Characterizing Crop Timing and Quality Traits of a Petunia integrifolia × P. axillaris Recombinant Inbred Line Population under Different Temperatures

Wednesday, July 24, 2013
Desert Ballroom: Salons 7-8 (Desert Springs J.W Marriott Resort )
Wei-Kuang Lin , Michigan State University, East Lansing, MI
Ryan M. Warner , Michigan State University, East Lansing, MI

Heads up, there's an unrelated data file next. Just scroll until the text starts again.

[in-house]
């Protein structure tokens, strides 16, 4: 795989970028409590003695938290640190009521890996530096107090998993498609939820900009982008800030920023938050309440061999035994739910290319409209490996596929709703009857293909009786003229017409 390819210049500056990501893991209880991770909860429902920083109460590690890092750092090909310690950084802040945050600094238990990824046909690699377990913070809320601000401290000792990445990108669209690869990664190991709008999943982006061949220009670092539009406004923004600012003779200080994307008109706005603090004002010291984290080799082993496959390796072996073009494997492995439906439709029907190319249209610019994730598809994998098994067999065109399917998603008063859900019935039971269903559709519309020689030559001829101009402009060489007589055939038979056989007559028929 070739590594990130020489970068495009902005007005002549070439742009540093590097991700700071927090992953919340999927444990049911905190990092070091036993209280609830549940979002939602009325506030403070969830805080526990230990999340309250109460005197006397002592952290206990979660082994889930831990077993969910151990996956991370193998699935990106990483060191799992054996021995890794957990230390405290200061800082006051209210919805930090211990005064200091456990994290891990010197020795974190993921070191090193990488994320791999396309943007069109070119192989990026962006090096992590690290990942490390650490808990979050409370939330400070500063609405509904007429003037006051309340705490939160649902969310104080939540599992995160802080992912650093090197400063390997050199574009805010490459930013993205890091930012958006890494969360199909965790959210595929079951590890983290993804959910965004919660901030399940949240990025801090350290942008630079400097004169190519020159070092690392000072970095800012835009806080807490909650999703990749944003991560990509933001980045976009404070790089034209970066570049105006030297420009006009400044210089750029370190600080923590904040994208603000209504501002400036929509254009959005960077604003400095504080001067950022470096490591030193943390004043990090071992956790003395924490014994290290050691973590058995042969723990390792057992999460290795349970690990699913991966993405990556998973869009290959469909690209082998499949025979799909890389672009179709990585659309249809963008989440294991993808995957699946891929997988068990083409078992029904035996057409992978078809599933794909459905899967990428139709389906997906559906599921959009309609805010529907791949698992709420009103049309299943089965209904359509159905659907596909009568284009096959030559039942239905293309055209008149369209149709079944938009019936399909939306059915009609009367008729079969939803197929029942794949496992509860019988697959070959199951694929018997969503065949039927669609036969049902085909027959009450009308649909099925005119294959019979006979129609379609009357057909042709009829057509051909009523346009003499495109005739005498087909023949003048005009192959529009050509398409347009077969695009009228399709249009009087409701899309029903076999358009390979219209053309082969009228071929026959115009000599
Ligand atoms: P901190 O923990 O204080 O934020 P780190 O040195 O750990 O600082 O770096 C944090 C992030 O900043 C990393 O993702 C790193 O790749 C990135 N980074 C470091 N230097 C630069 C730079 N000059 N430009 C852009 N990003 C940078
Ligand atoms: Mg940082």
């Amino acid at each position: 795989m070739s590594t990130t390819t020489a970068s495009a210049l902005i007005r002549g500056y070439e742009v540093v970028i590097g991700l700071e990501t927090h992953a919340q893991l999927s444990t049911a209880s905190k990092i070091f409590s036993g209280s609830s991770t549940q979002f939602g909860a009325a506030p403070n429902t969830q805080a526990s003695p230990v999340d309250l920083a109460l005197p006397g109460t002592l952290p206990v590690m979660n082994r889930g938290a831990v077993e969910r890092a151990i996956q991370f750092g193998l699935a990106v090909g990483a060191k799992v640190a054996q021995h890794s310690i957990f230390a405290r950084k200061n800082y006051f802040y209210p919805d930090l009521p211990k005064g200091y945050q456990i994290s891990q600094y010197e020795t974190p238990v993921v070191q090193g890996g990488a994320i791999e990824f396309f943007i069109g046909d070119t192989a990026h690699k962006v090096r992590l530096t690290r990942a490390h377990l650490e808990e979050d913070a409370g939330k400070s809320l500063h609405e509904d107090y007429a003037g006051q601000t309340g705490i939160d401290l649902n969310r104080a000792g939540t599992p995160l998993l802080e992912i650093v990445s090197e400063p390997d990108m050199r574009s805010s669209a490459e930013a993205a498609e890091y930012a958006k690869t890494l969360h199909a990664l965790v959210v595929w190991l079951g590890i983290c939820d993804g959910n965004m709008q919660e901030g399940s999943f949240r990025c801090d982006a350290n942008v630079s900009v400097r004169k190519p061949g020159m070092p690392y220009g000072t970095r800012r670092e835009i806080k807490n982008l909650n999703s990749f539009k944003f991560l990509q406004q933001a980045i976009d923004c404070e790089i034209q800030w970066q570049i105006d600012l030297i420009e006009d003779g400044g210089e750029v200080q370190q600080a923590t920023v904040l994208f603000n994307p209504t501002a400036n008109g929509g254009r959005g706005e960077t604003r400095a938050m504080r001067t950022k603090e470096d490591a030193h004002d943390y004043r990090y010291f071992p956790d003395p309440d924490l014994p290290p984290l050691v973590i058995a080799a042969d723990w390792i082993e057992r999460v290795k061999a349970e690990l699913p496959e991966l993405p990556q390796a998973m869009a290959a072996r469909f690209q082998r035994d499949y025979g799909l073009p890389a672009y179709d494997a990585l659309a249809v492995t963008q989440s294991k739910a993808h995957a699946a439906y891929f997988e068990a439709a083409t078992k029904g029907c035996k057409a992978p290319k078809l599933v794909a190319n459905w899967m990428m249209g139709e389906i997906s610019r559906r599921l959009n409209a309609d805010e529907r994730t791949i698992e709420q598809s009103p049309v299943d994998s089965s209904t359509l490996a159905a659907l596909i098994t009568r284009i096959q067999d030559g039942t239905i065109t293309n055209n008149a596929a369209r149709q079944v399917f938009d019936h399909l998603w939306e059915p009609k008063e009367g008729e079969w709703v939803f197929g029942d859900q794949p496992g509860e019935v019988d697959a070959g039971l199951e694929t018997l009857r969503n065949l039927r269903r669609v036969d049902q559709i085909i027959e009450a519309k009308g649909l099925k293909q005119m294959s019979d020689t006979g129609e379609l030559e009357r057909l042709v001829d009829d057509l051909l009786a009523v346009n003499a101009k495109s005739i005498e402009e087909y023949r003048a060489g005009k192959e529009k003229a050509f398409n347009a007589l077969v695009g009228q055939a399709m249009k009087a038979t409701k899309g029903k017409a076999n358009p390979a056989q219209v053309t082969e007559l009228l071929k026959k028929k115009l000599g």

Petunia (Petunia ×hybrida) is often produced in greenhouses in Northern climates in the United States during the late winter and early spring. However, providing optimal temperatures in the early of the year for petunia can cause greenhouse heating costs to be very high. Minimizing energy costs could be achieved by manipulating crop timing traits to reduce production time, such as increasing the leaf unfolding rate (i.e. development rate), or decreasing the number of leaves below the first flower. Petunia integrifolia and P. axillaris, the progenitor species of the cultivated petunia, exhibited a faster development rate than the modern cultivated petunia and may be useful genetic sources to breed faster-developing cultivars. A population of F7 recombinant inbred lines (RIL) derived from a P. integrifolia × P. axillaris F2 population was phenotyped in two experiments representing a range of temperatures during Summer 2012 (24 °C) and Winter 2013 (14, 17, 20 °C). The population exhibited considerable variation for several crop timing traits, including leaf unfolding rate and the number of leaves below the first flower, and quality parameters.  The population distribution for development rate increased as temperature decreased.  At 24 °C, the average leaf unfolding rates of the ten fastest and ten slowest lines were 0.820 and 0.458 leaves per day, respectively. In contrast, at 14 °C, the average leaf unfolding rates of the fastest and slowest lines were 0.422 and 0.130 leaves per day. Therefore, as the temperature dropped from 24 °C to 14 °C, the fold change in development rate of the fastest lines compared to the slowest lines increased from 1.8-fold higher to 3.2-fold higher. These results indicate that the leaf unfolding rates of slower-developing lines are more subject to cool temperatures than the fast-developing lines. Thus, introducing the faster-developing trait into the modern cultivated petunia could increase the feasibility of producing petunia at lower temperatures to reduce heating fuel usage. Also, the observed range of variability for a wide range of phenotypic traits observed in the population indicates that these RILs will be very useful for mapping traits of interest.